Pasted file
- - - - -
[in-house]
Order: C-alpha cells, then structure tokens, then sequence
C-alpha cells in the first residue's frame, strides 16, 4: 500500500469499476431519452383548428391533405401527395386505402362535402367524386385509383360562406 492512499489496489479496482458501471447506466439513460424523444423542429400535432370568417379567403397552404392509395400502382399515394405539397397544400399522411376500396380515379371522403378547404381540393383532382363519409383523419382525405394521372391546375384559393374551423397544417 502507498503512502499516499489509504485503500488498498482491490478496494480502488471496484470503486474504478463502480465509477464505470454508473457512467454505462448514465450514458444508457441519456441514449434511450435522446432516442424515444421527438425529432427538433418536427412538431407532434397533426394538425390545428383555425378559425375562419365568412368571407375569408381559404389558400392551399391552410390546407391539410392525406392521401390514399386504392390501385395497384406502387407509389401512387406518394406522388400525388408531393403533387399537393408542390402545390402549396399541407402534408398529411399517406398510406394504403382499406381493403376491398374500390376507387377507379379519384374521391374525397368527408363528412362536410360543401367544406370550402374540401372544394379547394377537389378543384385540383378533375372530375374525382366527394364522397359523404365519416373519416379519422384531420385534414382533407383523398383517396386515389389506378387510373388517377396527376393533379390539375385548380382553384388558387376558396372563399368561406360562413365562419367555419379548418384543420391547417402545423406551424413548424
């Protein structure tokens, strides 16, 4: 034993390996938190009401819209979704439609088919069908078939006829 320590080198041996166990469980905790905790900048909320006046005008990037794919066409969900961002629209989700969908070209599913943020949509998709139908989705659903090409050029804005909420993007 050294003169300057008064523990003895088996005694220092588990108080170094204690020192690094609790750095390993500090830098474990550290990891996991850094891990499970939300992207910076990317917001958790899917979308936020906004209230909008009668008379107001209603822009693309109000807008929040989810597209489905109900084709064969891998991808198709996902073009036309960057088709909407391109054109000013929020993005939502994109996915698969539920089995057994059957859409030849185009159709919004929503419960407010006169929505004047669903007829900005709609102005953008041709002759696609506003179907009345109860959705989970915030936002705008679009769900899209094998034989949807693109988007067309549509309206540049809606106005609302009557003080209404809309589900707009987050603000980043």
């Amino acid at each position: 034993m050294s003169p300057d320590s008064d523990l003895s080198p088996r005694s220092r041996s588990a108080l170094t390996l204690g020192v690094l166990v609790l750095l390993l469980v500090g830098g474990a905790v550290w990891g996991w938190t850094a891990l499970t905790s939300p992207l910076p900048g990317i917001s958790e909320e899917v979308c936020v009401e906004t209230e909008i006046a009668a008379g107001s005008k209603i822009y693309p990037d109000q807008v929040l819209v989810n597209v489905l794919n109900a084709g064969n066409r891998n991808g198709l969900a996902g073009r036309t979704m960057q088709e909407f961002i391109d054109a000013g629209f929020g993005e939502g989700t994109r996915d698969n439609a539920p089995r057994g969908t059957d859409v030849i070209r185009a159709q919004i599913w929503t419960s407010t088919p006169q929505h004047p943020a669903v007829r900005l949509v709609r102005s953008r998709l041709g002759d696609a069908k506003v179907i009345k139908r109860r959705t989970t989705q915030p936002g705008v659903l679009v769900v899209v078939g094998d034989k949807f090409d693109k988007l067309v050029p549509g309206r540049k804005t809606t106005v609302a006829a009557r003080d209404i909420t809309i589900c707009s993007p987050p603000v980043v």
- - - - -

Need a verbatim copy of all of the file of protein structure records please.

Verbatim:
[in-house]
Order: C-alpha cells, then structure tokens, then sequence
C-alpha cells in the first residue's frame, strides 16, 4: 500500500469499476431519452383548428391533405401527395386505402362535402367524386385509383360562406 492512499489496489479496482458501471447506466439513460424523444423542429400535432370568417379567403397552404392509395400502382399515394405539397397544400399522411376500396380515379371522403378547404381540393383532382363519409383523419382525405394521372391546375384559393374551423397544417 502507498503512502499516499489509504485503500488498498482491490478496494480502488471496484470503486474504478463502480465509477464505470454508473457512467454505462448514465450514458444508457441519456441514449434511450435522446432516442424515444421527438425529432427538433418536427412538431407532434397533426394538425390545428383555425378559425375562419365568412368571407375569408381559404389558400392551399391552410390546407391539410392525406392521401390514399386504392390501385395497384406502387407509389401512387406518394406522388400525388408531393403533387399537393408542390402545390402549396399541407402534408398529411399517406398510406394504403382499406381493403376491398374500390376507387377507379379519384374521391374525397368527408363528412362536410360543401367544406370550402374540401372544394379547394377537389378543384385540383378533375372530375374525382366527394364522397359523404365519416373519416379519422384531420385534414382533407383523398383517396386515389389506378387510373388517377396527376393533379390539375385548380382553384388558387376558396372563399368561406360562413365562419367555419379548418384543420391547417402545423406551424413548424
């Protein structure tokens, strides 16, 4: 034993390996938190009401819209979704439609088919069908078939006829 320590080198041996166990469980905790905790900048909320006046005008990037794919066409969900961002629209989700969908070209599913943020949509998709139908989705659903090409050029804005909420993007 050294003169300057008064523990003895088996005694220092588990108080170094204690020192690094609790750095390993500090830098474990550290990891996991850094891990499970939300992207910076990317917001958790899917979308936020906004209230909008009668008379107001209603822009693309109000807008929040989810597209489905109900084709064969891998991808198709996902073009036309960057088709909407391109054109000013929020993005939502994109996915698969539920089995057994059957859409030849185009159709919004929503419960407010006169929505004047669903007829900005709609102005953008041709002759696609506003179907009345109860959705989970915030936002705008679009769900899209094998034989949807693109988007067309549509309206540049809606106005609302009557003080209404809309589900707009987050603000980043």
């Amino acid at each position: 034993m050294s003169p300057d320590s008064d523990l003895s080198p088996r005694s220092r041996s588990a108080l170094t390996l204690g020192v690094l166990v609790l750095l390993l469980v500090g830098g474990a905790v550290w990891g996991w938190t850094a891990l499970t905790s939300p992207l910076p900048g990317i917001s958790e909320e899917v979308c936020v009401e906004t209230e909008i006046a009668a008379g107001s005008k209603i822009y693309p990037d109000q807008v929040l819209v989810n597209v489905l794919n109900a084709g064969n066409r891998n991808g198709l969900a996902g073009r036309t979704m960057q088709e909407f961002i391109d054109a000013g629209f929020g993005e939502g989700t994109r996915d698969n439609a539920p089995r057994g969908t059957d859409v030849i070209r185009a159709q919004i599913w929503t419960s407010t088919p006169q929505h004047p943020a669903v007829r900005l949509v709609r102005s953008r998709l041709g002759d696609a069908k506003v179907i009345k139908r109860r959705t989970t989705q915030p936002g705008v659903l679009v769900v899209v078939g094998d034989k949807f090409d693109k988007l067309v050029p549509g309206r540049k804005t809606t106005v609302a006829a009557r003080d209404i909420t809309i589900c707009s993007p987050p603000v980043v």